5 Reasons Why You Don’t Need a Car Freshman Year

by John Montesi

You’ve probably been told why you don’t need a car freshman year. Many schools don’t allow freshmen to bring cars in an effort to keep students on campus and involved in school. While you may not love this rule, there are a number of benefits.

I remember heading off to college and being so frustrated by the rule that I nearly switched commitments at the last minute. I thought it was a violation of my rights and ever-increasing independence. Then, I started looking at my other options. I realized they didn’t allow freshmen to bring cars to campus either.

I stubbornly accepted the fact—but within a few days, I wondered if I’d ever really need to drive again. Here are five reasons why you don’t need a car freshman year.

1. It’s One Less Distraction

I was told a car would only serve as a distraction while I adjusted to my new environment. I initially argued that there was no way this could be true—it would help me get to the places I needed to go! However, within a week of arriving on campus, I was so enamored with all the amazing, new, and overwhelming experiences that I barely missed my car at all.

Car or no car, college provides you with a lot of independence and new opportunities. The first year on campus is exciting. Between making new friends, learning the layout of the campus, and mastering class schedules, there’s hardly any time (or need) to drive anywhere at all, let alone worry about parking and upkeep.

2. College Does It All for You

I remember resisting this explanation, too. I was told I’d be well-fed, entertained, and have plenty of chances to explore the surrounding area. If I got desperate, maybe I’d befriend an upperclassman with a car.

I thought I could eat better, find my own entertainment, and ignore those intimidating upperclassmen just fine—if only I had my car on campus. But within a week or two, I was busy scheming out the perfect dining hall schedule, attending campus events and school-sponsored activities, and getting rides to the beach with new friends who were eager to spend the day outside together. Being immersed in the college community helped me to get comfortable much faster.

3. You Have to Get Better at “Adulting”

It’s annoying but true. If you’re a student at Azusa Pacific University, learning how to use a ZipCar, the [Gold Line](https://www.metro.net/riding/, or ride-shares are all important life lessons. Try taking the Gold Line into Pasadena or Los Angeles to see a concert, learning how to organize your paperwork (and your friends) to rent a ZipCar to go ski at Big Bear, or ordering an Uber to take you out on the town. All of these end up costing way less than traditional car ownership, and they all provide out-of-classroom educational experiences that make you feel really grown up.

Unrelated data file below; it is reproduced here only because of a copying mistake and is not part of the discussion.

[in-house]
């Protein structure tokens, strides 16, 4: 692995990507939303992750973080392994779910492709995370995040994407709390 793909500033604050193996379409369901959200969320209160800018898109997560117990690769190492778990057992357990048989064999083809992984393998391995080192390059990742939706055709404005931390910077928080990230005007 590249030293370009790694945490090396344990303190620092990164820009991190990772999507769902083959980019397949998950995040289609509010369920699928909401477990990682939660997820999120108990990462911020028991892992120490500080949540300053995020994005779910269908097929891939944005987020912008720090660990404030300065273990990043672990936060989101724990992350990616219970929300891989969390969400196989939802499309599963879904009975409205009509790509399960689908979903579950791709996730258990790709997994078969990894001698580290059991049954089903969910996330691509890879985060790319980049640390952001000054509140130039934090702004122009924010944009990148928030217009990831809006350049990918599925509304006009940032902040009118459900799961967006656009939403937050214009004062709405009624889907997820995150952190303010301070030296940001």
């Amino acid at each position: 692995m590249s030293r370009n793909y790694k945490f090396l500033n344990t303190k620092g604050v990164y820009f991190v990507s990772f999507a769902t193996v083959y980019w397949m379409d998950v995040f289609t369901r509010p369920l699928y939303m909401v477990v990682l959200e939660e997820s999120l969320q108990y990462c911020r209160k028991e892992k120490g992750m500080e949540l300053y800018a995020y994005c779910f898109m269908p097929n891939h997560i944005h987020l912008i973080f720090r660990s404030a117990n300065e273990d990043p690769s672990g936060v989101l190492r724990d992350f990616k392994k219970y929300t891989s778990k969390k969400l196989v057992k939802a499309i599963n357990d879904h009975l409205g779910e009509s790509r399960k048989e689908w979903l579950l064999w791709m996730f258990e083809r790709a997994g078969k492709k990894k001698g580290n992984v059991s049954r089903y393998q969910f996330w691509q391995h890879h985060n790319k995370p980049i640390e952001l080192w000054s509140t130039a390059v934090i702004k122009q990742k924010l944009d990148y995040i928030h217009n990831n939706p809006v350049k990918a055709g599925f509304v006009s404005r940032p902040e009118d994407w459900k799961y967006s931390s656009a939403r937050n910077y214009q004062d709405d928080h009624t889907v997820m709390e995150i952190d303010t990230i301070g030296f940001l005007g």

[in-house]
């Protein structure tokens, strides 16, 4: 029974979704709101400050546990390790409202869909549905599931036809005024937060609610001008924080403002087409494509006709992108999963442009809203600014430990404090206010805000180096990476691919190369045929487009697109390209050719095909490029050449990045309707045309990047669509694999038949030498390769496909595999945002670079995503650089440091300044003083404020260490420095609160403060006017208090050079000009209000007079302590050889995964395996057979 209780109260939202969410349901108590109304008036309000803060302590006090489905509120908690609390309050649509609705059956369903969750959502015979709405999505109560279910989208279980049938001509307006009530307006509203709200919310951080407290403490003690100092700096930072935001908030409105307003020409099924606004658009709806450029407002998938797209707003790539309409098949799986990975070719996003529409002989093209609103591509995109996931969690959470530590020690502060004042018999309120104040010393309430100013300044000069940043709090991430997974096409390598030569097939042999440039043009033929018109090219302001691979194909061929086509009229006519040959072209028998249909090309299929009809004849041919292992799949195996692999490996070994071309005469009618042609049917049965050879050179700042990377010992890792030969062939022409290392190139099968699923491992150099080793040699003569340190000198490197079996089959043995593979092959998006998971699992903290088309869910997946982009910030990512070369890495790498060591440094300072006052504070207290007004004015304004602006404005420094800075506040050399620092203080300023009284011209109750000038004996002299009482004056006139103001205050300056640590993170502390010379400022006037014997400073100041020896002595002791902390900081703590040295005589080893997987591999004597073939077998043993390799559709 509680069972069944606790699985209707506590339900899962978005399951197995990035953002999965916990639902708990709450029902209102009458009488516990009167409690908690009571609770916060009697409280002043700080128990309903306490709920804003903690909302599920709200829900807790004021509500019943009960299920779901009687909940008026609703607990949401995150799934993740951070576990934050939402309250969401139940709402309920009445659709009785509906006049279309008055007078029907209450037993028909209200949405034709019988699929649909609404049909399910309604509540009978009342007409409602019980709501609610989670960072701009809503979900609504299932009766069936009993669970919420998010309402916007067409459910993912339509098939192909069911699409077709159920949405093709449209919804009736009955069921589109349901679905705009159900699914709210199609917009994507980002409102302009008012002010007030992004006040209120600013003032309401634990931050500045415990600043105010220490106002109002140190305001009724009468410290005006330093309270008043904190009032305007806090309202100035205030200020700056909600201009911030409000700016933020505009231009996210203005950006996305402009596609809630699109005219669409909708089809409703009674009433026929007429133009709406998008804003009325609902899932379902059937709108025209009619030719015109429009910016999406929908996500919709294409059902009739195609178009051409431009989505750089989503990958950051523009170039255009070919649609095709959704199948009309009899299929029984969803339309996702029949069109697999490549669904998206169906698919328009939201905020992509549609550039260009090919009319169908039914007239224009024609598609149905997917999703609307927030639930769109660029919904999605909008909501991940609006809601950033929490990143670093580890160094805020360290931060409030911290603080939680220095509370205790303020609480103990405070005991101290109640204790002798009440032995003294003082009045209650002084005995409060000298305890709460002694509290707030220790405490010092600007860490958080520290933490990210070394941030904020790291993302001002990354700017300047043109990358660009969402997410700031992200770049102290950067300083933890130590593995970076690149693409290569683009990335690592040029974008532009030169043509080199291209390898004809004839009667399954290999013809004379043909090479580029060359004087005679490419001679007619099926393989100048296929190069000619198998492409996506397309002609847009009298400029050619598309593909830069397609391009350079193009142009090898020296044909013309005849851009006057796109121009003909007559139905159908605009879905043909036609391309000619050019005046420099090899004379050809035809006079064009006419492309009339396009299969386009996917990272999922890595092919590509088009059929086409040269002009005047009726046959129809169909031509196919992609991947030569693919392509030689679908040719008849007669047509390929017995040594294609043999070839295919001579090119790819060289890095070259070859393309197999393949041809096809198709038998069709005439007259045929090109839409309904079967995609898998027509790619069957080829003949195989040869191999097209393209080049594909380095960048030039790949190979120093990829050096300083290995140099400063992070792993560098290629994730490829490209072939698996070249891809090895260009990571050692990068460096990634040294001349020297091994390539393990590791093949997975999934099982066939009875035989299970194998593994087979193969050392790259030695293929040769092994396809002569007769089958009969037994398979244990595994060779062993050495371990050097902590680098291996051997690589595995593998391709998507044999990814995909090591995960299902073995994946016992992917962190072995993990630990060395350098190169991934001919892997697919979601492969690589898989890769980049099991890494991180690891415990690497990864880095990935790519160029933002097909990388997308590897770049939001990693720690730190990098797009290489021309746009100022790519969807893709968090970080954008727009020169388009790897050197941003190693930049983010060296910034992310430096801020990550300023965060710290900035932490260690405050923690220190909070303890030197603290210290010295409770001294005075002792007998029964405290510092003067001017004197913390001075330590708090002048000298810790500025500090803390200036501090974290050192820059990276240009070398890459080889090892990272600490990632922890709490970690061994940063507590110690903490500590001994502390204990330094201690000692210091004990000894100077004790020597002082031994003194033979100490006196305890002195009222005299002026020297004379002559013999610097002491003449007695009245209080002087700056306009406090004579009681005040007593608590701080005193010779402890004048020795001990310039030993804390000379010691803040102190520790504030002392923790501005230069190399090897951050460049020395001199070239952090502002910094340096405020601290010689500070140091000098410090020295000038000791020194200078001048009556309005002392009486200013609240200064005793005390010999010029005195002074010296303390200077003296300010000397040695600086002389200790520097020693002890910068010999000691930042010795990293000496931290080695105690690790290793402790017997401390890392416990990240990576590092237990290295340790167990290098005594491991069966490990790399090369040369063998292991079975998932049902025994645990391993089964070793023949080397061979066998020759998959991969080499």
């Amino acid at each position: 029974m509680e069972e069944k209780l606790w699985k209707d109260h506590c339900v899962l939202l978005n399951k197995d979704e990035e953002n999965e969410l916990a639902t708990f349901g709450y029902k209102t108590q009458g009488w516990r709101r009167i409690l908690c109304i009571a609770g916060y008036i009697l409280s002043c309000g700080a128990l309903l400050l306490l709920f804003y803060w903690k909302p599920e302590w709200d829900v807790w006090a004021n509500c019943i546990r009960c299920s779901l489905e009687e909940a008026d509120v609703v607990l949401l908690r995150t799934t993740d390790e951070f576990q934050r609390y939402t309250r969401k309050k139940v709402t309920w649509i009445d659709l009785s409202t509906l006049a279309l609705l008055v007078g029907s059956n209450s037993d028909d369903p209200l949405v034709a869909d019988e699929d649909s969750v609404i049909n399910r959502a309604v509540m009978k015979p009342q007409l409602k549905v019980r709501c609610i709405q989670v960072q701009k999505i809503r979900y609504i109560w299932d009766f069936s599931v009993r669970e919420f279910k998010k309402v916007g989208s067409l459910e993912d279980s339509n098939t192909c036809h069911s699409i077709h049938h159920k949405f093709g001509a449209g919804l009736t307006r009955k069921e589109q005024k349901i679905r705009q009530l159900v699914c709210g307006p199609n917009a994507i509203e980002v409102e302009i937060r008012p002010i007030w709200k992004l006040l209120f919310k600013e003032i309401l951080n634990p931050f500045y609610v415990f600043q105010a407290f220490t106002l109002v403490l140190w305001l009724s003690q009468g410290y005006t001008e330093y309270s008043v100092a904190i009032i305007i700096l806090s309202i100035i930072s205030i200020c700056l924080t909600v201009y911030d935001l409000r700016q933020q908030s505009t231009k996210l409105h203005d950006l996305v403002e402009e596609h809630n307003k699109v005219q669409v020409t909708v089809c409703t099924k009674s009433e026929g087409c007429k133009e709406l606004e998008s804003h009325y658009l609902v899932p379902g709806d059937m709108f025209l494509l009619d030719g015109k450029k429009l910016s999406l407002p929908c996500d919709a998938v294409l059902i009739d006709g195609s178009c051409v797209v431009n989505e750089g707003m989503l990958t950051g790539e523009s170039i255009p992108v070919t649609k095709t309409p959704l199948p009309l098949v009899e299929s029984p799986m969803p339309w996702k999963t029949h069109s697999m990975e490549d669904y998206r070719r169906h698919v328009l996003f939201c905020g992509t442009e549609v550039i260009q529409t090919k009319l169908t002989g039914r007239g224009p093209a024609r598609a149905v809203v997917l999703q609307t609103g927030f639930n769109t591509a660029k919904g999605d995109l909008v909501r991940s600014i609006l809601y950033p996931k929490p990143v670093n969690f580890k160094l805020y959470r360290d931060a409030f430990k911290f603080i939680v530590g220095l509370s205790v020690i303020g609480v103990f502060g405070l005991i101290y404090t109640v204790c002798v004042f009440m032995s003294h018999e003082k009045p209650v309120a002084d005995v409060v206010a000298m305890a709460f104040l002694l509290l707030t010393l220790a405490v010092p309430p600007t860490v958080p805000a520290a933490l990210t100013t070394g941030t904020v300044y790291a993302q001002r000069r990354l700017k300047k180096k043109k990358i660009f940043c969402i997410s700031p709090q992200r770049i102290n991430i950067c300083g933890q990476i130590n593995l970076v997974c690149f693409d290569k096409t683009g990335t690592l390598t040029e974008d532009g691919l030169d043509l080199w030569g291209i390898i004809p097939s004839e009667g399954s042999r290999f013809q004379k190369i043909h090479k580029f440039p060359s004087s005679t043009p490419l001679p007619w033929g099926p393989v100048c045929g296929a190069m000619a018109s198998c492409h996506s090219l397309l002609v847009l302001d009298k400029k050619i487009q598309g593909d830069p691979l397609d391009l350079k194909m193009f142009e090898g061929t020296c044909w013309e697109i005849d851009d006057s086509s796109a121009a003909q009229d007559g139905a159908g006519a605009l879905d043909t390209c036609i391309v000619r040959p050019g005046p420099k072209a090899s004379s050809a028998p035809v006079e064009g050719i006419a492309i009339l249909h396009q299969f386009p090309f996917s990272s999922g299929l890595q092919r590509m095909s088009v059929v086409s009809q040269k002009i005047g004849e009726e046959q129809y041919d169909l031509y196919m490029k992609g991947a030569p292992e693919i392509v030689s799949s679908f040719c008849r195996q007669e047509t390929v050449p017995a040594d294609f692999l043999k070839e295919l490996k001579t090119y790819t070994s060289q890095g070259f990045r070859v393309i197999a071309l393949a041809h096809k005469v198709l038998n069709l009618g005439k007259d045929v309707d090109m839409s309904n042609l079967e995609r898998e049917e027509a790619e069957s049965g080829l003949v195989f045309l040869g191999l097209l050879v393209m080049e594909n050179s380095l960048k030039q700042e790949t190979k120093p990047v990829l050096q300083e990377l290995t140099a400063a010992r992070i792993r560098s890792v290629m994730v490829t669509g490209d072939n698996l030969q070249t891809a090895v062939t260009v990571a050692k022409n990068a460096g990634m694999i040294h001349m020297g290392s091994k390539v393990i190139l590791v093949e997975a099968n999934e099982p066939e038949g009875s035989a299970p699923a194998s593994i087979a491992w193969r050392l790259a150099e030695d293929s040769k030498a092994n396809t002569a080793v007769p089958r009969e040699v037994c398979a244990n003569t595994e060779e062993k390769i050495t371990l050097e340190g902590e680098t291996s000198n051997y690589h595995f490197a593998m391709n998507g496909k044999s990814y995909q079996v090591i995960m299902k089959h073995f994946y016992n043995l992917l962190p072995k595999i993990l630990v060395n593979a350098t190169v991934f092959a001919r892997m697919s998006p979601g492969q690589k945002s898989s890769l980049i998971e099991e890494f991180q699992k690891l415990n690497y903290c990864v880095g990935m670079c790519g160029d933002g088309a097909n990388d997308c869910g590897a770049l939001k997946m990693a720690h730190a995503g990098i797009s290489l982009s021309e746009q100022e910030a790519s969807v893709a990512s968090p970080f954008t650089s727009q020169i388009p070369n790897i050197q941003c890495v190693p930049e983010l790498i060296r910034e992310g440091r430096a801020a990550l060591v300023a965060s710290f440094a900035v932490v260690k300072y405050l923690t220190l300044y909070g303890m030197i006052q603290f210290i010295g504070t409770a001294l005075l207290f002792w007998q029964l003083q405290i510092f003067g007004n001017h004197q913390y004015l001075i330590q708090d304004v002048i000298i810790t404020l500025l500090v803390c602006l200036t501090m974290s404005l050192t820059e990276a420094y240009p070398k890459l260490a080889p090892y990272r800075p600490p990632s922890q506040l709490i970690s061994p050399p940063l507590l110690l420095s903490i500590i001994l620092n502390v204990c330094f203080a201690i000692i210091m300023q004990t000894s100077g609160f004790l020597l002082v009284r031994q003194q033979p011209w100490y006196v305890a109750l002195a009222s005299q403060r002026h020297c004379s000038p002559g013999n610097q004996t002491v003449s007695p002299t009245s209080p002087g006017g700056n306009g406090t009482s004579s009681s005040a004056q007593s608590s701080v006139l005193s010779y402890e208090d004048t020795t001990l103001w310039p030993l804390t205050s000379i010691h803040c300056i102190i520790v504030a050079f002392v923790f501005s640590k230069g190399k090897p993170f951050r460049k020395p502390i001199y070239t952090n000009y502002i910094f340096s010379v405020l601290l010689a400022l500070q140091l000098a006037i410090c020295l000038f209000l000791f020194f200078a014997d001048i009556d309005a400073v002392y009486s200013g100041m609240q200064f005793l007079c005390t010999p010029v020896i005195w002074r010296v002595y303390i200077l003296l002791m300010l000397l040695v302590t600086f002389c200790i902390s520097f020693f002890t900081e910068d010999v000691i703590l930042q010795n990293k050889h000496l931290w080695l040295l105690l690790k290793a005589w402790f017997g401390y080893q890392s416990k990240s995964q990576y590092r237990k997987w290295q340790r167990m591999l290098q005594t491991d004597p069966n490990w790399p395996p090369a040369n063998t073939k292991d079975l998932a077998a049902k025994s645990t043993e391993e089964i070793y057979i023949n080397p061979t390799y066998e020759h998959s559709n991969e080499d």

4. You Become More Aware

Let’s face it, parking on campus can be a hassle. Living on campus, eating in dining halls, and walking to class all teach you things about space, resources, and time that you maybe hadn’t considered before. Starting a new routine, showing up at new places, seeing new faces, and allotting time in your days to do everything you have to do can be as educational as your favorite lecture of the semester.

5. You Make More Friends

One of the best things about college? The friendships you make. And if you ask anyone who’s been through it, they’ll tell you that they met many of their best friends in the most unlikely of ways.

A common denominator? They all were on or near campus, and open to meeting each other. It takes time to encounter every person at your school, let alone have a conversation with them! Cars make it easy to grab the first friend (or three) you find and hit the road, but they also make it harder to come across your peers in a conducive environment.

I know you’re rolling your eyes at me now—but if I survived freshman year without a car (and enjoyed it), so can you.